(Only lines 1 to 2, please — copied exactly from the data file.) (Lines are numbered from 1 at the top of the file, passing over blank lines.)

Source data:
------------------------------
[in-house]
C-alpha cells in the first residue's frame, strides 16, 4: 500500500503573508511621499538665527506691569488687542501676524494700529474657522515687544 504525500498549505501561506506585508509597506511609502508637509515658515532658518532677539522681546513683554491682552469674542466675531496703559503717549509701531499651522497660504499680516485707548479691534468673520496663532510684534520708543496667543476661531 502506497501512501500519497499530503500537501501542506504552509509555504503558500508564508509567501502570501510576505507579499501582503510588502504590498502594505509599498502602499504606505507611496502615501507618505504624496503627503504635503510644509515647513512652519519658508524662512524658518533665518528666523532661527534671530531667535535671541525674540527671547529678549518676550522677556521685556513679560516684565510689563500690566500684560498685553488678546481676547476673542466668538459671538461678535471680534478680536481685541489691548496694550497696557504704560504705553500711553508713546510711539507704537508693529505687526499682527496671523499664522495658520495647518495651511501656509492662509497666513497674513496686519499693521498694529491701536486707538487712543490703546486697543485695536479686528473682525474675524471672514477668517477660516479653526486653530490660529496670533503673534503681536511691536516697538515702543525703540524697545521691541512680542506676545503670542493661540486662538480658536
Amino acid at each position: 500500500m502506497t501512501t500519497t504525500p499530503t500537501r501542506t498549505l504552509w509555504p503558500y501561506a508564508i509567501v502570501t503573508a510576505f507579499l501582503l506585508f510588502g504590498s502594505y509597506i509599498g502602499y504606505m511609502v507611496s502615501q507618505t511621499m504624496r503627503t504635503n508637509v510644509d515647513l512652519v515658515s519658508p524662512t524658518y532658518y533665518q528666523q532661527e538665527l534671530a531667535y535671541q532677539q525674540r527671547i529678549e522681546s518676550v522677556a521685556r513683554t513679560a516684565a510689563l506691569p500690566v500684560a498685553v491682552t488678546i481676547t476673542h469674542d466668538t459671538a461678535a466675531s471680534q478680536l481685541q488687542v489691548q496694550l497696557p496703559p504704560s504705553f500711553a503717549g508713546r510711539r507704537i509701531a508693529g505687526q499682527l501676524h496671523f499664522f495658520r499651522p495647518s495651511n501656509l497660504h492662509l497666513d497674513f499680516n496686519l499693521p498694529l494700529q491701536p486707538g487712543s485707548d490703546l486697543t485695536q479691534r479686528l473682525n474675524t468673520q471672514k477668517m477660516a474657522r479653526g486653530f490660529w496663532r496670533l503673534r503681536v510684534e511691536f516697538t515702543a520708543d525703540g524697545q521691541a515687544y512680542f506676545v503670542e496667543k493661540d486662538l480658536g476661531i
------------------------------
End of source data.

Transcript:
[in-house]
C-alpha cells in the first residue's frame, strides 16, 4: 500500500503573508511621499538665527506691569488687542501676524494700529474657522515687544 504525500498549505501561506506585508509597506511609502508637509515658515532658518532677539522681546513683554491682552469674542466675531496703559503717549509701531499651522497660504499680516485707548479691534468673520496663532510684534520708543496667543476661531 502506497501512501500519497499530503500537501501542506504552509509555504503558500508564508509567501502570501510576505507579499501582503510588502504590498502594505509599498502602499504606505507611496502615501507618505504624496503627503504635503510644509515647513512652519519658508524662512524658518533665518528666523532661527534671530531667535535671541525674540527671547529678549518676550522677556521685556513679560516684565510689563500690566500684560498685553488678546481676547476673542466668538459671538461678535471680534478680536481685541489691548496694550497696557504704560504705553500711553508713546510711539507704537508693529505687526499682527496671523499664522495658520495647518495651511501656509492662509497666513497674513496686519499693521498694529491701536486707538487712543490703546486697543485695536479686528473682525474675524471672514477668517477660516479653526486653530490660529496670533503673534503681536511691536516697538515702543525703540524697545521691541512680542506676545503670542493661540486662538480658536